How We Can Be Saved
by Max Ruback Read author interview June 15, 2005
In the field behind the church is the haunted house. We laugh at the caskets stacked in the yard, the fake howling wind sounds coming from speakers. We laugh at the paper skeletons hanging from the trees and the cardboard gravestones with mannequin arms and legs sticking out of the ground. We hear girls screaming. A woman in a bloody dress points her only arm inside the darkness beyond the door. Her face is painted white. A knife sticks out of her chest. Beware, she says, staring. We laugh. Her eyes get wide. We go inside.
We walk through a narrow hallway trying to keep our balance because there’s a mattress on the floor. We bang into the walls. We go through the maze of mirrors, finding our strobe light reflection. Zombies get in our way, touching our shoulders. Behind bars, two bloody prisoners rattle chains and tell us to find the key to let them out. Their black and white striped uniforms are torn. Keep going, I say. I’m going, he says. Go, I say. We hear girls screaming behind us and ahead of us.
We make our way through a room filled with fake smoke. Behind a black curtain arms reach for us. I push him into the arms. They grab him, but he gets away. He calls me an asshole. Fake smoke rises. A mental patient chained to the wall tries to chase us, but the chain tightens before he can reach us. We trip over each other. A buzzsaw revs. We hear girls screaming. We are out of breath.
When we make it out alive, we talk about what it was like. Did you see that man with his head chopped off holding his head? Did you see the rats in the cage eating the skull? That almost looked like real blood, I say. I know, he says.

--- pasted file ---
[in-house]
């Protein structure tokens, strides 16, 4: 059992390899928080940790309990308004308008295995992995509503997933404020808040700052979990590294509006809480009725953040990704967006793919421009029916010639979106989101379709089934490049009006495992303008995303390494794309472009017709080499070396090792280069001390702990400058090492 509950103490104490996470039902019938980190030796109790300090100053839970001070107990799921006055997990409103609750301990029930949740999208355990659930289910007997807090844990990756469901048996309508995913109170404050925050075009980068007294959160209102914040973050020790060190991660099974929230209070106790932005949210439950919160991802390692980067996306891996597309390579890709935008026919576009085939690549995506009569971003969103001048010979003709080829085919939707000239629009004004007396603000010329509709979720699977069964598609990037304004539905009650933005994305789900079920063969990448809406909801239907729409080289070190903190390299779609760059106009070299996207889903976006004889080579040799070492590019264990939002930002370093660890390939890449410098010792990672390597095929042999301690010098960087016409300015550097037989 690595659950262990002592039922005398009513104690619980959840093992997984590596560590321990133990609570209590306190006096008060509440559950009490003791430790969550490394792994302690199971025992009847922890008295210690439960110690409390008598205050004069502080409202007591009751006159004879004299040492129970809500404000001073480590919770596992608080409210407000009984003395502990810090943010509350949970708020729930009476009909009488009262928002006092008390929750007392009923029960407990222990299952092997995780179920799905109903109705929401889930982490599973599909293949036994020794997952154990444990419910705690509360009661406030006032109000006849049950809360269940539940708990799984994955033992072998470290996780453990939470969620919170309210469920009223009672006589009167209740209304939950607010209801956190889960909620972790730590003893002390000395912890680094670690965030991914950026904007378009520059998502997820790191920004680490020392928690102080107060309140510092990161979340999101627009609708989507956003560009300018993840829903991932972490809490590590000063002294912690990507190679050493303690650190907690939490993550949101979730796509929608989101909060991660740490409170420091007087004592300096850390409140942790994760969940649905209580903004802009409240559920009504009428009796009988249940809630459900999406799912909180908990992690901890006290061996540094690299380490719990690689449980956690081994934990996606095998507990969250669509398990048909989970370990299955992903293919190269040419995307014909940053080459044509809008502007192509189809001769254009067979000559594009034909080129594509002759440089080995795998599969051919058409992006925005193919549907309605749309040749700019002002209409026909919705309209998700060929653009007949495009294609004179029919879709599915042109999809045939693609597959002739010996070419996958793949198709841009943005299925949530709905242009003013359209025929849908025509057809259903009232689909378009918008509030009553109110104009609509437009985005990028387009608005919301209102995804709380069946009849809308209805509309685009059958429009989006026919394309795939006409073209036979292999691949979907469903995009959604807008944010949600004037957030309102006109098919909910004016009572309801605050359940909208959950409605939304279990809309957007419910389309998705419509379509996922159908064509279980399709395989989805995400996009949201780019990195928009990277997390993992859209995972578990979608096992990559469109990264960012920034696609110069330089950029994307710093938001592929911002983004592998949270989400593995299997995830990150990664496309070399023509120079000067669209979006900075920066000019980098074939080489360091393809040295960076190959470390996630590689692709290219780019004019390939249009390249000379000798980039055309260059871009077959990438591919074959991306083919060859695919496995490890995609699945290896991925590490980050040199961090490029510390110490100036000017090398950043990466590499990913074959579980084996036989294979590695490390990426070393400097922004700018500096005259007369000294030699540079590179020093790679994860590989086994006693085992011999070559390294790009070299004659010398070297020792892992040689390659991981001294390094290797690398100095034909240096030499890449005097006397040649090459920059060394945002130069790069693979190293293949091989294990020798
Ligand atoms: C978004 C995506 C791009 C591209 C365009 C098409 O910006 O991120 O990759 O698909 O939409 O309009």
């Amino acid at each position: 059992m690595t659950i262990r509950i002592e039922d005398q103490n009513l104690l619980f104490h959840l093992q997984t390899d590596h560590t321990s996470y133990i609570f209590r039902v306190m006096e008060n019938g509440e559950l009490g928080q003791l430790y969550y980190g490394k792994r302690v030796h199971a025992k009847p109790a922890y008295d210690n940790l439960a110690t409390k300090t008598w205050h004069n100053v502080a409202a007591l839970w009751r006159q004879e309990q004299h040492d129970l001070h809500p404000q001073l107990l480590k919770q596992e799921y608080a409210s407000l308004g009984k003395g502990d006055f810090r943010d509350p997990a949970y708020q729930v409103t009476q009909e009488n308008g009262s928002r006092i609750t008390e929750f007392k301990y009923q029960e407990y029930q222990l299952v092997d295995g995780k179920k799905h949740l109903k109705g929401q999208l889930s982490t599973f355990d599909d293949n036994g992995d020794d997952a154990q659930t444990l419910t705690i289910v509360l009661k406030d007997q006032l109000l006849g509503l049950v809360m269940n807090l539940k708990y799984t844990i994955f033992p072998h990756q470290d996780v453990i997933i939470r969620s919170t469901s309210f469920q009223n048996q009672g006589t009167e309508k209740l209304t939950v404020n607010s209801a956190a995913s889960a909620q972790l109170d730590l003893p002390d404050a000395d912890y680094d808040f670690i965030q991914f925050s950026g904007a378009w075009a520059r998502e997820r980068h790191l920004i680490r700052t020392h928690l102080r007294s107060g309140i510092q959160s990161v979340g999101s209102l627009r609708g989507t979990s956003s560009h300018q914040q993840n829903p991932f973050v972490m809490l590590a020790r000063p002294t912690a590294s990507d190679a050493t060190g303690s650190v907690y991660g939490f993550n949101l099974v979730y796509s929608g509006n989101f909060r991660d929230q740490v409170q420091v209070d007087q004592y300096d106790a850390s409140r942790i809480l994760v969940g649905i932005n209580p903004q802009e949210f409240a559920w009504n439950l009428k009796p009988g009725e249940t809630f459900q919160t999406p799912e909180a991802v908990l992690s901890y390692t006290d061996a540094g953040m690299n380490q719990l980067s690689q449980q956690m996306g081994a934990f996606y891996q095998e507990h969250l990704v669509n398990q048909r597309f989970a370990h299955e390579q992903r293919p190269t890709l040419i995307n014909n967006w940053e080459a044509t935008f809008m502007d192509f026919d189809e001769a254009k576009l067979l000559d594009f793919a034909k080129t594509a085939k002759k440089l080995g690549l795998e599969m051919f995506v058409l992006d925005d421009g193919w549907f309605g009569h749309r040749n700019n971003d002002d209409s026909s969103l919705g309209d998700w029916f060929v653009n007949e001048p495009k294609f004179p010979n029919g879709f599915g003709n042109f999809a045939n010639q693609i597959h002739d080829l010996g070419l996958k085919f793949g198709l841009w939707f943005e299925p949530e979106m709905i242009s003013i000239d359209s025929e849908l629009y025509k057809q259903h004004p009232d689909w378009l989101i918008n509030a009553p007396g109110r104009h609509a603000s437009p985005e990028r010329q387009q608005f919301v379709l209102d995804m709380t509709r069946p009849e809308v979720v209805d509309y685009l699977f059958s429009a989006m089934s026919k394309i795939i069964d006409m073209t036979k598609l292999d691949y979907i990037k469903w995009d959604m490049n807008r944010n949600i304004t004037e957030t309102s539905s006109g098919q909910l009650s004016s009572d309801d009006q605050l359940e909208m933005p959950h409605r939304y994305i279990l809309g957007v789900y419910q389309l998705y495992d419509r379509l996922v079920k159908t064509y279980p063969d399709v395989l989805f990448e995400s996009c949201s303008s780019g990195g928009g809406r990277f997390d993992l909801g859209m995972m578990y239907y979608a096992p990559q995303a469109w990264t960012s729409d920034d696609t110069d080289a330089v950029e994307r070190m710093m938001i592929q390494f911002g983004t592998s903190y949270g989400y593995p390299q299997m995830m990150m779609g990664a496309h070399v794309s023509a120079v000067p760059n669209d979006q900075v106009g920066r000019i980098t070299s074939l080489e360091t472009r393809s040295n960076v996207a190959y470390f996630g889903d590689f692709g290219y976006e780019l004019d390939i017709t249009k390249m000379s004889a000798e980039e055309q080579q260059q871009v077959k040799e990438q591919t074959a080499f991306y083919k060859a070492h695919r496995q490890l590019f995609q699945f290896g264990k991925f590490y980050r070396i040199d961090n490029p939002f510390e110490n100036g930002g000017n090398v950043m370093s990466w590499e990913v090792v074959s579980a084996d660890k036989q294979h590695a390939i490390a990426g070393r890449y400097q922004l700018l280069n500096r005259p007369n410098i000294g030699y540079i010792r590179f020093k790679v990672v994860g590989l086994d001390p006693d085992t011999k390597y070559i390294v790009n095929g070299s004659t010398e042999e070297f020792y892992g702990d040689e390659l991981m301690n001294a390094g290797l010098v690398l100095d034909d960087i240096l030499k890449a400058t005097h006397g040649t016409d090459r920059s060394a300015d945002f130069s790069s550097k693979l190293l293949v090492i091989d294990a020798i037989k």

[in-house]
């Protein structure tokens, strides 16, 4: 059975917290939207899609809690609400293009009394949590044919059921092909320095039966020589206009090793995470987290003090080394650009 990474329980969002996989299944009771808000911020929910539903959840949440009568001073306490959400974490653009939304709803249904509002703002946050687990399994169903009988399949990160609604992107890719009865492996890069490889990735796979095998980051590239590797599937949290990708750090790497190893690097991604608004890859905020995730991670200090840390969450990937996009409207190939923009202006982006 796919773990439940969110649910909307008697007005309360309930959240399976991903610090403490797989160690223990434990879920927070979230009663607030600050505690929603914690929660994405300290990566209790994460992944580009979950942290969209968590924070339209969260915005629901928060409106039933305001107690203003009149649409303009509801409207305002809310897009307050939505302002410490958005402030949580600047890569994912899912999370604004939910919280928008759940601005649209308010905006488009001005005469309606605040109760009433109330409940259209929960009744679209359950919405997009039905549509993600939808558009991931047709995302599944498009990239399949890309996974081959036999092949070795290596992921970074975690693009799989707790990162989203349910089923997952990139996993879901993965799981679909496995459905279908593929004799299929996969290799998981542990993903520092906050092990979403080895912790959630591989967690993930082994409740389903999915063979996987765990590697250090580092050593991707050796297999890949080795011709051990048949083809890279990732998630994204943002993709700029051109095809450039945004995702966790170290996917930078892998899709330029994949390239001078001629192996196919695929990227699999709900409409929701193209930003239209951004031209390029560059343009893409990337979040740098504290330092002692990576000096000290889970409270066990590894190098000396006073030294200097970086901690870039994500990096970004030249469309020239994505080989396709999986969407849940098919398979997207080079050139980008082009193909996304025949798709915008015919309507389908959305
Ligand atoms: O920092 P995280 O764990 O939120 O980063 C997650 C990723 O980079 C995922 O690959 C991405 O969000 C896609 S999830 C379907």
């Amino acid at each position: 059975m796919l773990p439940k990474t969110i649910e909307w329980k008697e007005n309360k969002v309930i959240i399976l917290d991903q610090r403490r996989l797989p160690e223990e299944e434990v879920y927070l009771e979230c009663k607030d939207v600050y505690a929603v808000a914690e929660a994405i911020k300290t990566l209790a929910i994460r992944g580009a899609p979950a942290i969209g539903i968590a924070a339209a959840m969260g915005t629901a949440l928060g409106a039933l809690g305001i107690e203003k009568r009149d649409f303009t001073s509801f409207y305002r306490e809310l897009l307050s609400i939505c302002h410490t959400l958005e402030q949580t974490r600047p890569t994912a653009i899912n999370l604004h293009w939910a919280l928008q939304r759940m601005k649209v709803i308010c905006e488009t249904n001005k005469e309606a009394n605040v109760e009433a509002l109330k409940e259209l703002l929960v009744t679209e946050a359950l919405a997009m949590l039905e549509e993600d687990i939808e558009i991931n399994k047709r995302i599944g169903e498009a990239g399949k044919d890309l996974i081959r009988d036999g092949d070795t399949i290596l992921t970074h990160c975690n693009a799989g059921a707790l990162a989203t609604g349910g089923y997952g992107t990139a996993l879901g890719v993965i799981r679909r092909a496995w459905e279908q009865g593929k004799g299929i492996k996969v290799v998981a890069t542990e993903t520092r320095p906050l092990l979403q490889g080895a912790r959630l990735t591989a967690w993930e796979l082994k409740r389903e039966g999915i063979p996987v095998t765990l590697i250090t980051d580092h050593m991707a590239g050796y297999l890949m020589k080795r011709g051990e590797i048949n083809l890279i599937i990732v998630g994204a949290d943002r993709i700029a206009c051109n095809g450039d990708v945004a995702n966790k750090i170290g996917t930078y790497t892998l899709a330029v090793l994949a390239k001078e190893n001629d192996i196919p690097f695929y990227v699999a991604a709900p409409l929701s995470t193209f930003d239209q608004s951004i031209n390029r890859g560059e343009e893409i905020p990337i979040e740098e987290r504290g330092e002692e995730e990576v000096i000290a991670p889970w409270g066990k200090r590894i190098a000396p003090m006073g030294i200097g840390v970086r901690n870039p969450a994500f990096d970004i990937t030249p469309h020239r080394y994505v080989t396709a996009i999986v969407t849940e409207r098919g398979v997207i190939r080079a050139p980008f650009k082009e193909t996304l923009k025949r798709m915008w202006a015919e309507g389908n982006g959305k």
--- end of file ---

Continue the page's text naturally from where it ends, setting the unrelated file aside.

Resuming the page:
We catch our breath. A teenage girl in a pink half shirt asks us if we had fun. She smiles, sways her hip from side to side. We say we did. She’s beautiful and we’re shy in her presence. She asks us if we’d like a cold soda. We say yes, please. Follow me, she says, smiling. We stare at the possibilities of her ripped jean shorts. She tells us to sit down at the picnic tables, she’ll be right back. She brings us Cokes, sits down across from us. She wants if we know anything about Jesus. We’re Jewish, I say. Jesus was Jewish, she says. I bet you didn’t know that? We sip our sodas. She assures us she’s going to Heaven. She tells us her name and we tell her ours.
We glance at people coming out of the haunted house. We glance at the people walking into the trailer where they convert you into a Christian. We look back at her. Feel better with a cold soda in your system? she says, standing up. She reaches in her back pocket, and hands us each a pamphlet. One for you and one for you, she says. We thank her like she’s a grown up. Read them, she says. And come back and talk to me tomorrow. We say we will, but we won’t. She smiles at us, tells us we’re cute as can be. Then she says goodbye, but says we better come back. We say we will. We watch her walk away.
We read the pamphlets on the way home. A cartoon Jesus tells us how our sins can be forgiven so we can go to Heaven. In a cartoon bubble he tells us how he suffered and died for our sins. He tells us how we can be saved. He is nailed to a wooden cross that reaches the sky. Sunbeams shoot from the clouds.
We get quiet like we are being followed.
About the Author:
Max Ruback's fiction may be found in Descant(Canada), Zing Magazine, Zone 3, Hobart, Rainbow Curve, Crab Creek Review, Illuminations, Quick Fiction, OysterBoy Review, elsewhere. Nonfiction/Reviews in Thought, The Writer, Turnrow, Carolina Quarterly, and Main Street Rag. He lives in West Palm Beach, Florida and can be reached at MaxRuback@aol.com.